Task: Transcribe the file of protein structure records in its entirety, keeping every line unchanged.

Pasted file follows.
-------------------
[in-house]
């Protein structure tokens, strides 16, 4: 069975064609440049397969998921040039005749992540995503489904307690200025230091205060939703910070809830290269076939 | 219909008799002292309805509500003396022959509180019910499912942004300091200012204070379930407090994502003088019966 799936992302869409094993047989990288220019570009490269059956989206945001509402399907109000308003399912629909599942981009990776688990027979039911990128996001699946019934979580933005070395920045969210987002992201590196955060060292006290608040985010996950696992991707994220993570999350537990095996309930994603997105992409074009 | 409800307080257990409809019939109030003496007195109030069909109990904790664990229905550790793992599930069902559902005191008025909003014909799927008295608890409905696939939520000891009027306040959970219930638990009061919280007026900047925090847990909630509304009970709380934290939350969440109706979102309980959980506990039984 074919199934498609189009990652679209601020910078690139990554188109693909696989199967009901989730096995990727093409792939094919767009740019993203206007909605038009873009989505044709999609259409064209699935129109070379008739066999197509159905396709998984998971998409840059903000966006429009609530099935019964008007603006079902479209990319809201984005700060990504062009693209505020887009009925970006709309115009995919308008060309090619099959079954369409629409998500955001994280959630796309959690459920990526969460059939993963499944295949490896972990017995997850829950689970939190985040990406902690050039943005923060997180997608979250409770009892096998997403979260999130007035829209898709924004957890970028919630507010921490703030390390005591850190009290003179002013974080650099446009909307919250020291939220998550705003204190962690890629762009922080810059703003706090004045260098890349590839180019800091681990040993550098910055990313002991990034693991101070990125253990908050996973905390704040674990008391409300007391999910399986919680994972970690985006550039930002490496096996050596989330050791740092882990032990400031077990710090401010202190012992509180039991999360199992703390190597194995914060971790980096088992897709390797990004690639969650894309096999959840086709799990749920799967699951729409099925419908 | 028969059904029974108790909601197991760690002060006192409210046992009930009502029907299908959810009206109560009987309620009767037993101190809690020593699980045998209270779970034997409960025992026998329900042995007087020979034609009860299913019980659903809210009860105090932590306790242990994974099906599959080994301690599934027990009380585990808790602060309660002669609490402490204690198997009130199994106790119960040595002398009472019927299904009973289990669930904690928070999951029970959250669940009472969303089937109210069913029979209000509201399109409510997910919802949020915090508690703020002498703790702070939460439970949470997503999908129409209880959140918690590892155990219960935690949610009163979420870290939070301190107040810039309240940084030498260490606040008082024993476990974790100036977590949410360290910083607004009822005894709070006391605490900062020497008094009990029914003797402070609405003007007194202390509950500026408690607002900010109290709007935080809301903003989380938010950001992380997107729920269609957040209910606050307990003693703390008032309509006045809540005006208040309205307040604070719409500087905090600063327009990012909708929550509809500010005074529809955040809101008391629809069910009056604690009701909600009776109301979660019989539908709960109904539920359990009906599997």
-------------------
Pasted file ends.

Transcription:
[in-house]
């Protein structure tokens, strides 16, 4: 069975064609440049397969998921040039005749992540995503489904307690200025230091205060939703910070809830290269076939 | 219909008799002292309805509500003396022959509180019910499912942004300091200012204070379930407090994502003088019966 799936992302869409094993047989990288220019570009490269059956989206945001509402399907109000308003399912629909599942981009990776688990027979039911990128996001699946019934979580933005070395920045969210987002992201590196955060060292006290608040985010996950696992991707994220993570999350537990095996309930994603997105992409074009 | 409800307080257990409809019939109030003496007195109030069909109990904790664990229905550790793992599930069902559902005191008025909003014909799927008295608890409905696939939520000891009027306040959970219930638990009061919280007026900047925090847990909630509304009970709380934290939350969440109706979102309980959980506990039984 074919199934498609189009990652679209601020910078690139990554188109693909696989199967009901989730096995990727093409792939094919767009740019993203206007909605038009873009989505044709999609259409064209699935129109070379008739066999197509159905396709998984998971998409840059903000966006429009609530099935019964008007603006079902479209990319809201984005700060990504062009693209505020887009009925970006709309115009995919308008060309090619099959079954369409629409998500955001994280959630796309959690459920990526969460059939993963499944295949490896972990017995997850829950689970939190985040990406902690050039943005923060997180997608979250409770009892096998997403979260999130007035829209898709924004957890970028919630507010921490703030390390005591850190009290003179002013974080650099446009909307919250020291939220998550705003204190962690890629762009922080810059703003706090004045260098890349590839180019800091681990040993550098910055990313002991990034693991101070990125253990908050996973905390704040674990008391409300007391999910399986919680994972970690985006550039930002490496096996050596989330050791740092882990032990400031077990710090401010202190012992509180039991999360199992703390190597194995914060971790980096088992897709390797990004690639969650894309096999959840086709799990749920799967699951729409099925419908 | 028969059904029974108790909601197991760690002060006192409210046992009930009502029907299908959810009206109560009987309620009767037993101190809690020593699980045998209270779970034997409960025992026998329900042995007087020979034609009860299913019980659903809210009860105090932590306790242990994974099906599959080994301690599934027990009380585990808790602060309660002669609490402490204690198997009130199994106790119960040595002398009472019927299904009973289990669930904690928070999951029970959250669940009472969303089937109210069913029979209000509201399109409510997910919802949020915090508690703020002498703790702070939460439970949470997503999908129409209880959140918690590892155990219960935690949610009163979420870290939070301190107040810039309240940084030498260490606040008082024993476990974790100036977590949410360290910083607004009822005894709070006391605490900062020497008094009990029914003797402070609405003007007194202390509950500026408690607002900010109290709007935080809301903003989380938010950001992380997107729920269609957040209910606050307990003693703390008032309509006045809540005006208040309205307040604070719409500087905090600063327009990012909708929550509809500010005074529809955040809101008391629809069910009056604690009701909600009776109301979660019989539908709960109904539920359990009906599997």